The last bridges described this way required a man with a dexterous digit to operate a button, upon which road barriers descended and the bridge ascended.  Imagine our surprise when this burly chap pitched up, chained off the road then got out a thing like a starting handle for a Challenger Tank and started grinding away on this winch.

Bridge opening for us

Up came the bridge after a short stop to wipe a sweaty brow, and through we went.    Same chap then rushed past us in his little VNF van and did the same thing to the next one for us

Stopped at Bayard sur Marne, by a lock in the middle of nowhere for the night.

Even though we are on the canal, the River Marne meanders around it all the way to the summit of the canal, where the Saone takes over the meandering.

We passed a museum dedicated to General Patton about 5 km back so we broke out the bikes and cycled back to see it.  Sadly it was closed, still, it was a pleasant jaunt along the towpath, collecting fresh pears.   As we made the return run back to Wight Mistress we met a Swiss boat approaching a lock.

Being good people we said hello and helped them with their lines.  We then dashed forward and waited for them at the next lock to do the same.  They seemed to be in a bit of a hurry, with is a contradiction in terms with travelling on the Voies Navigation de France  (VNF.)    In the process Steve’s bike suffered a lack of air in the rear tyre.   Isn’t it infuriating;  when that happens it is always the bottom bit that goes flat.   If it could go flat at the top one could continue cycling.  Fortunately, Steves puncture happened only a short hop back to Wight Mistress where, after the pre-requisite cup of tea, the puncture was repaired and the bike tested.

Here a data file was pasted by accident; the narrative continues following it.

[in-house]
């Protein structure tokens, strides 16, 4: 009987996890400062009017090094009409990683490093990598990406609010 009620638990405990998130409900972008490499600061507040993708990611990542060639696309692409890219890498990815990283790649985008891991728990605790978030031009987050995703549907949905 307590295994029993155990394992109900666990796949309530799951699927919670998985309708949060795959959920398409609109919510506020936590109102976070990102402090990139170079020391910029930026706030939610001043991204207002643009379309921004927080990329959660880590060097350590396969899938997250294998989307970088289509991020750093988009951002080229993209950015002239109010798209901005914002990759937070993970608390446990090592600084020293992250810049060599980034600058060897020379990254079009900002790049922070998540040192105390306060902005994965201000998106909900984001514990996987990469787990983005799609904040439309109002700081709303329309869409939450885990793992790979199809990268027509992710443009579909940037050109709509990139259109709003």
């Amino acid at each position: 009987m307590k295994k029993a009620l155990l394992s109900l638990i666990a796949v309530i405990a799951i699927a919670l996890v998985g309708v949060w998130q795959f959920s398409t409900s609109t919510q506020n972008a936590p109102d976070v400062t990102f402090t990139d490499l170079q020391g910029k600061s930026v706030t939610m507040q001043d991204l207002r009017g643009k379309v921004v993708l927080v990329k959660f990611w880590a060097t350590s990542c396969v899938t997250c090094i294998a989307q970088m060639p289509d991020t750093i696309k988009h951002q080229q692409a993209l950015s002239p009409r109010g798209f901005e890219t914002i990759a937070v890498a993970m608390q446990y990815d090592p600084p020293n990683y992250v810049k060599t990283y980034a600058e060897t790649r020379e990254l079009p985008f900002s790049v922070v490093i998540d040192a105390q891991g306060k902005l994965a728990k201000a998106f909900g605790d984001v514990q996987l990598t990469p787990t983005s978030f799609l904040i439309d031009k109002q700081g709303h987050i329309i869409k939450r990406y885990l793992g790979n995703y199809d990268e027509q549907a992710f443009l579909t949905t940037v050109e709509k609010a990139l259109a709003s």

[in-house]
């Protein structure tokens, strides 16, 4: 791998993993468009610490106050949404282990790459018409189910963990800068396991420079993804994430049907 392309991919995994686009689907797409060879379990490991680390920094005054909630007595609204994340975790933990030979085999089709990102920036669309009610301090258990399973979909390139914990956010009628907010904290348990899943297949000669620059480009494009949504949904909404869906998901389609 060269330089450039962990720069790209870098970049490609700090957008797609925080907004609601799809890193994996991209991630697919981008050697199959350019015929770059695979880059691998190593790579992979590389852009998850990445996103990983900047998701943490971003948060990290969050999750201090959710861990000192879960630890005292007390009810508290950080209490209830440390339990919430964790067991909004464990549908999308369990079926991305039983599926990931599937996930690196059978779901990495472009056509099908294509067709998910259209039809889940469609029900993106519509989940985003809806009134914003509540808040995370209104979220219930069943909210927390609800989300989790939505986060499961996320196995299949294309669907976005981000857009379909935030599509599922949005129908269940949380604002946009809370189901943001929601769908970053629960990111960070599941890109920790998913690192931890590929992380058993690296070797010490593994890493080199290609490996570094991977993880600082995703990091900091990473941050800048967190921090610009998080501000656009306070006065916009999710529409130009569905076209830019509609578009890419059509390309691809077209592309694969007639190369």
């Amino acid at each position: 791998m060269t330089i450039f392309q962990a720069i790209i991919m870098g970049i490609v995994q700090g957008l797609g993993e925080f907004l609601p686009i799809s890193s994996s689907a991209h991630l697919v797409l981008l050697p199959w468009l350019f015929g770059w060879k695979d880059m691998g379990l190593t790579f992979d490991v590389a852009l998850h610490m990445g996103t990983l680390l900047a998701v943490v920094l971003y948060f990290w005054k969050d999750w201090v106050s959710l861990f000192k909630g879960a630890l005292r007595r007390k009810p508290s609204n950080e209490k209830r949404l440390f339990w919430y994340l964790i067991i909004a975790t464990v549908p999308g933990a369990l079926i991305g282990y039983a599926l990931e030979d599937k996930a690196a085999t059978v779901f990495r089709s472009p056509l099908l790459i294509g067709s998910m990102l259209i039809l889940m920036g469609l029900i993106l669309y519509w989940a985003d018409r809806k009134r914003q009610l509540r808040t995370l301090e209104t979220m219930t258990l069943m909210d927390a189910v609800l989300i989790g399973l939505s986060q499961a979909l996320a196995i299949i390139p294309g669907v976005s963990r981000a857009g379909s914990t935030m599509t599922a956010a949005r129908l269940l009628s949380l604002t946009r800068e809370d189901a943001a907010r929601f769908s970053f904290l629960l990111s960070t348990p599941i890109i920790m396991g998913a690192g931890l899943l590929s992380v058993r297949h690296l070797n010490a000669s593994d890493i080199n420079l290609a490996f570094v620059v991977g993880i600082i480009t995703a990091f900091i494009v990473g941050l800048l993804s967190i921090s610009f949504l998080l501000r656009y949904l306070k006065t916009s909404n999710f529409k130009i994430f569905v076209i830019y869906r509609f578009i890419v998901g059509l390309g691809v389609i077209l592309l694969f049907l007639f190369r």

Sunday 2 October 2011                Day 52 (108)

Orconte to St Dizier

Bit of a slow start today.  The facilities at Orconte were lovely and clean and the shower was a real blast of luxurious hot water.  Even though our shower onboard is brilliant, it is sometimes pleasant to hop ashore and ‘use the facilities’  other than just the loo.

Wight Mistress in one of the many beautiful locks

Short-ish day today,  stopping for the night at St Dizier.   Here the canal widened to about 3 times the width,  with a big modern indoor swimming pool on the left bank and a carpark , cinema complex  and a Milo Ice Cream factory behind it.   We thought it might be a bit noisy but actually had a lovely quiet night.

St Dizier 48 38.401N    004 57.124E

Saturday 1 October 2011             Day 51 (107)

Vitry le Francois to Orconte

The start of a new canal – le Canal Entre Champagne et Bourgogne

Gazing down a 224km canal from the entrance

Entered the Canal Entre Champagne et Bourgogne (canal between Champagne and Burgundy regions of France and formerly known as the canal from the Marne to the Saone)

Vitry was a pleasant enough stop.  Not a lot to look at but Pascal, the lady who looked after the tiny harbour was very pleasant.   We moored very close to Merganser,  a big Dutch barge used for cruising holidays, which is moored at Vitry for the winter.

Another bright and sunny day,  we mosied along at our usual fast pace, being overtaken by joggers on the bank.   Found a pretty little halte at Orconte so decided to stop for the rest of the day, even though it cost the huge sum of E8 for the night.  Met up with Lisa and Phil Howell, who own a fishing lake at Vitry le Francois.  They had taken off in their own boat for a few weeks to just get away from it all.   We had a great afternoon and evening with them and retired quite late.  Thank you for a lovely time Lisa and Phil,  we hope we can catch up with you again and return the favour sometime soon.

Lisa Howell (Phil was still in bed - heavy night last night :-)) on Marathana